To evaluate the proportion of vascular smooth muscle cells (VSMCs) in the atherosclerotic lesions, immunostaining for αSMA was performed (Figure 2A and 2B). In the recipients of WT or Nlrp3−/− bone marrow, αSMA-positive areas were restricted to the superficial subintimal regions. In the recipients of Acat1−/− or Acat1−/−;Nlrp3−/− bone marrow, however, αSMA-positive areas were larger distributing from superficial to deep subintimal regions. αSMA-positive areas in the mice transplanted with Acat1−/− bone marrow were 1.8-fold larger (P<0.05) than those in the mice transplanted with WT bone marrow. The recipients of Acat1−/−;Nlrp3−/− bone marrow also had 2.6-fold larger (P<0.05) αSMA-positive areas than the recipients of Nlrp3−/− bone marrow. Loss of NLRP3 did not affect the αSMA-positive areas.
Other features, such as the amounts of ECM (extracellular matrix), were analyzed with Movat pentachrome staining (Figure 2A and 2B). The lesions of the recipients of Acat1−/− marrow contained 1.9-fold larger acellular areas than the recipients of WT bone marrow. The acellular areas were largely filled with mucins without evidence of nuclei. Similarly, the lesions of the recipients of Acat1−/−;Nlrp3−/− bone marrow contained 2.1-fold larger acellular areas than the recipients of Nlrp3−/− bone marrow. Furthermore, the recipients of WT or Nlrp3−/− bone marrow had less TUNEL-positive cells in the atherosclerotic lesions, whereas the recipients of Acat1−/− or Acat1−/−;Nlrp3−/− bone marrow contained significantly larger numbers of TUNEL-positive cells in the lesions (Figure 2A and 2B). Loss of NLRP3 did not significantly affect either the acellular areas or the number of TUNEL-positive cells. Taken together, these results suggest that loss of ACAT1 accelerates cell death mostly via apoptosis of bone marrow-derived cells regardless of the presence or absence of NLRP3 inflammasome, thereby promoting the accumulation of extracellular mucins.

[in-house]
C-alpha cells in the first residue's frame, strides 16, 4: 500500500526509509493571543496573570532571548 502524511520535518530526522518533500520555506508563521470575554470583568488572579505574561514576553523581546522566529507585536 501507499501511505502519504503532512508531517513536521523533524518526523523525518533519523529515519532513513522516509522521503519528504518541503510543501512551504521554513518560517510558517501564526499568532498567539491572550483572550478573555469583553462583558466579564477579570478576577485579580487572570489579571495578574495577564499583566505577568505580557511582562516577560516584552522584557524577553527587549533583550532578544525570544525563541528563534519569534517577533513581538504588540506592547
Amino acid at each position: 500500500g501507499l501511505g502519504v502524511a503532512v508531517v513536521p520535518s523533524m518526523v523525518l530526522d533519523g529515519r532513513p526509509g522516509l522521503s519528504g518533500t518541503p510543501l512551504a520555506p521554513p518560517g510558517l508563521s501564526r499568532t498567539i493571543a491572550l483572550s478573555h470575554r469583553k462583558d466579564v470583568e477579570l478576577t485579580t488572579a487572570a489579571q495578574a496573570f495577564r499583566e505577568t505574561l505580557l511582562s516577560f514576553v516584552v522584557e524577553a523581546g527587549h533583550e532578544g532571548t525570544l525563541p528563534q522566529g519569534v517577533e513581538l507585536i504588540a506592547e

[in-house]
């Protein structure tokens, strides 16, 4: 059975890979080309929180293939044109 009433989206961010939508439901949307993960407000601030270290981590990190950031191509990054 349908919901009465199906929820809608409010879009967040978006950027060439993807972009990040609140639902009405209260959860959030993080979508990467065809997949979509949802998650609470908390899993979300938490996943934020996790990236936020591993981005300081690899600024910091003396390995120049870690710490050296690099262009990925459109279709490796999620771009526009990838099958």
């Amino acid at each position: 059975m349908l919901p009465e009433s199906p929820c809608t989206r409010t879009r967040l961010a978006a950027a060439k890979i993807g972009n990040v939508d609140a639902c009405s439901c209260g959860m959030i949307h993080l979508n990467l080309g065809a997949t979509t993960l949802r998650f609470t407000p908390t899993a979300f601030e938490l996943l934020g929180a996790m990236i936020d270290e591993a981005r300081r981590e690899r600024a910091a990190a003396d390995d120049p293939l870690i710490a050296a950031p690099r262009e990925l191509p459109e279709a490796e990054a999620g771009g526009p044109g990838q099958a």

Loss of NLRP3 Almost Completely Reverses the Worsening of Cutaneous Xanthomatosis in Mice Lacking ACAT1 in Bone Marrow Cells
The mice transplanted with Acat1−/− bone marrow fed Western-type diet for 8 weeks did not develop the macroscopic skin lesions that were observed in the previous studies.10,11,16 We speculated that the amount and the feeding period of Western-type diet were not sufficient to induce the skin phenotype. To develop skin lesions, we fed the different sets of mice with an atherogenic diet containing more cholesterol for 12 weeks. Increasing the exposure to cholesterol by feeding an atherogenic diet for 12 weeks did not significantly affect body weight or plasma lipids in any of the mice (Table 2).
|Bone Marrow Genotype||n||Body Weight, g||Total Cholesterol, mg/dL||Triglyceride, mg/dL|
|0 wk||12 wk||0 wk||12 wk||0 wk||12 wk|
The recipients of WT and Nlrp3−/− bone marrow did not develop obvious skin lesions (except for hair loss possibly caused by the radiation damage). In contrast, the recipients of Acat1−/− bone marrow showed remarkably thick skin, especially around ankle joints (Figure 3A). Notably, the recipients of Acat1−/−;Nlrp3−/− bone marrow did not show similar skin lesions, at least during the observation period. Computed tomographic scans showed that the thicknesses of the skins around the ankle joints of the recipients of WT, Nlrp3−/−, and Acat1−/−;Nlrp3−/− bone marrow was almost the same, whereas the thickness in the recipients of Acat1−/− bone marrow was 2.5-fold thicker (P<0.05) than those in the other types of mice (Figure 3B and 3C).
The skins of the recipients of Acat1−/− bone marrow had extensive infiltration of inflammatory cells throughout the entire dermal layer and consequently were thickened (Figure 4A). The thickened dermis of the recipients of Acat1−/− bone marrow was filled with a number of inflammatory cells containing some cells with foamy appearance or partially multinucleated giant cells and many cholesterol clefts (Figure 4B). Very few subcutaneous adipose tissues were observed. These features are characteristic of cutaneous xanthoma. In contrast, the recipients of WT, Nlrp3−/−, or Acat1−/−;Nlrp3−/− bone marrow exhibited almost normal skin structures. Oil Red O stained the hair follicles and residual adipose tissues but only a few of the inflammatory cells (Figure III in the online-only Data Supplement).